If the objective is to reduce peak congestion, expanding a bridge will probably fail. If the objective is to reduce peak or average commuting times, the expansion may or may not fail. I would like to think traffic engineers using quantitative methods generated the plan instead of mere politicians. It would improve my confidence in the decision.

The expansion will succeed in the short term (3-5yr) but beyond that, I predict the same commute time complaints as before, barring significant change to current transit ridership (and the necessary infrastructure for it).

My opinions: A commercial vehicle only lane would certainly help (at all hours, not just night time). SOVs should be tolled more than commercial vehicles. Businesses subsidize residents with their land taxes, so SOVs should take the brunt of this cost.

Oh and mere politicians made the Evergreen vs RAV decision, and they are certainly making any and all gateway decisions.

M

"Adding more freeway lanes to deal with traffic congestion is like loosening your belt to deal
with obesity."

Actually, it's more like cashing in your kid's RESP to pay for a two week vacation. And then
duct-taping their face to an exhaust pipe for good measure.

Closer to home, please support the two lane trial on Burrard Bridge. The solution presented by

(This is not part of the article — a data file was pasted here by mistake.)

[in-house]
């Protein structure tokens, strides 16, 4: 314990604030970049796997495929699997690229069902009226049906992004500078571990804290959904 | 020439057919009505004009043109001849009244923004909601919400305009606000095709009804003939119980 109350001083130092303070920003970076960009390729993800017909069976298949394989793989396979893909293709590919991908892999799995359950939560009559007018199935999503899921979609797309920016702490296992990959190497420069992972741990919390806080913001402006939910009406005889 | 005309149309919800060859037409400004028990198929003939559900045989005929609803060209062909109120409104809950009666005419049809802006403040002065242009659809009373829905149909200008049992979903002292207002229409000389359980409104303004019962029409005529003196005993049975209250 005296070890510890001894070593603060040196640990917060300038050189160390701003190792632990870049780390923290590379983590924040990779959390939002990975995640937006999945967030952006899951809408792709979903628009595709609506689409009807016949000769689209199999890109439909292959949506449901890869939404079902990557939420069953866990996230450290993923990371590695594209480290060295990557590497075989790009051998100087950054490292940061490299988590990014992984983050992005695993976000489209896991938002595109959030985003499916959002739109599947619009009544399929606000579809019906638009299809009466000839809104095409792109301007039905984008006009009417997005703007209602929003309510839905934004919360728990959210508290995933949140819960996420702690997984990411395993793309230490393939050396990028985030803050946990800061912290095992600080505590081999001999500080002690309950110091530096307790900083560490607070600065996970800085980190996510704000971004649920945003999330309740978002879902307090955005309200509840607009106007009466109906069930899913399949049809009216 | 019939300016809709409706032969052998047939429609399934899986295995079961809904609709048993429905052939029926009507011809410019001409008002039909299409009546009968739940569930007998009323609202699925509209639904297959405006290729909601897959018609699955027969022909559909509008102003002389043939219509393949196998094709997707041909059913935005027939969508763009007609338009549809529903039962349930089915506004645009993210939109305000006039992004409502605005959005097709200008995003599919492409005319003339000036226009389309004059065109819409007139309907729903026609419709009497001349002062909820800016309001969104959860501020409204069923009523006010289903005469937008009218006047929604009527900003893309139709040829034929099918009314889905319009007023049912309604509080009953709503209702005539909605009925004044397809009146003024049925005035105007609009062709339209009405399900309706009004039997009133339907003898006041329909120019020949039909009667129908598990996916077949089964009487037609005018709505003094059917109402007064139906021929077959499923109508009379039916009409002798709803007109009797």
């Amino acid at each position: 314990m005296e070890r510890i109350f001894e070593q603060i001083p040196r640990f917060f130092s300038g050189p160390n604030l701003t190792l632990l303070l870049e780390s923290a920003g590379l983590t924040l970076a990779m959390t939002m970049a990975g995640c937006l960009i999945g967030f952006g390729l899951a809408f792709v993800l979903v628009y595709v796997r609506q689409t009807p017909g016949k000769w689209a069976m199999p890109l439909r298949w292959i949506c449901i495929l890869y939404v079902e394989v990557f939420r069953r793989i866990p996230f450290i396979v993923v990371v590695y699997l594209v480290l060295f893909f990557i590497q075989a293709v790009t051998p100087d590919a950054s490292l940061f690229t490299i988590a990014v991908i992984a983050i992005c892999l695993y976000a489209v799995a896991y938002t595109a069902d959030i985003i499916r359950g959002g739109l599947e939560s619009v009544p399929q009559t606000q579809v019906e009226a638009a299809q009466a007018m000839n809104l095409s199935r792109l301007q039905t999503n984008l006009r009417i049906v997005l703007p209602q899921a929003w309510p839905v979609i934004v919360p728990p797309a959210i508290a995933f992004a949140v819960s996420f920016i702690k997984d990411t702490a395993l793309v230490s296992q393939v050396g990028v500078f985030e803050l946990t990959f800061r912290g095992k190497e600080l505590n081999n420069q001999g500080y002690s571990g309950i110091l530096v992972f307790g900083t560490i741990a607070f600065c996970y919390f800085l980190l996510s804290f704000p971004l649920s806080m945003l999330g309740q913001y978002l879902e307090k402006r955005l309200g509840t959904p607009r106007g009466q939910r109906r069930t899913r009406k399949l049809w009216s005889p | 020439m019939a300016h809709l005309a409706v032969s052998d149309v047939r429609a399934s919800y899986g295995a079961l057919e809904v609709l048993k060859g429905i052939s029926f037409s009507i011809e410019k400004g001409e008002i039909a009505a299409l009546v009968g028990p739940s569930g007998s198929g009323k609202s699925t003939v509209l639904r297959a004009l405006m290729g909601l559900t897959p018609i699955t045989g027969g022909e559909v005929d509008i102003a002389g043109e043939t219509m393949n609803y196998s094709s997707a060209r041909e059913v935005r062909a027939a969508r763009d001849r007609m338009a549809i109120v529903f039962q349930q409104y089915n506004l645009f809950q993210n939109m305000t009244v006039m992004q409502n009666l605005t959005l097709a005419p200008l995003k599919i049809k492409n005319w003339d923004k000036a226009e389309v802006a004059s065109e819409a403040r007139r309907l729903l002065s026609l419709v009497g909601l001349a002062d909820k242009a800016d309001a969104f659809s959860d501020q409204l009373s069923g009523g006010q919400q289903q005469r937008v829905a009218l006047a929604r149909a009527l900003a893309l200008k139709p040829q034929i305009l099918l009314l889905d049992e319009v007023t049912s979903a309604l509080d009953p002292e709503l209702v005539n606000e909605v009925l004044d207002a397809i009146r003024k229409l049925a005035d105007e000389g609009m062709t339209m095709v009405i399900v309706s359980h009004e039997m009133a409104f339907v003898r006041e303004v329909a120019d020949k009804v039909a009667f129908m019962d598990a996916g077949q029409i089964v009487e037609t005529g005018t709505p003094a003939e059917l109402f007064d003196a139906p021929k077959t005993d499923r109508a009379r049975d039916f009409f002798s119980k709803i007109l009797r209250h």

City staff makes the bridge safer for pedestrians and cyclists and has been well-researched.
The lane re-allocation is the right idea in the right place at the right time. If you can take a
few minutes to send council and area MLAs an email asking them to let the test go ahead to
settle the issue one way or the other, once and for all, then you will be doing our city a big
favour.

Link goes to blog with a FAQ that explains the rationale for supporting this temporary
measure and email addresses for City Hall politicians and the three MLAs whose ridings
surround the bridge.

A greenhouse gas analysis of highway expansion. Check it.

Personally I am not a huge fan of WWC...but this is still worth a read.

Port Mann Bridge Expansion Plan “Cannot Succeed" – report

Vancouver, BC – "The BC government’s proposed solution to congestion on the Highway 1/Port Mann corridor cannot succeed” according to a new report released today by local business consultant Evan Robinson, MBA.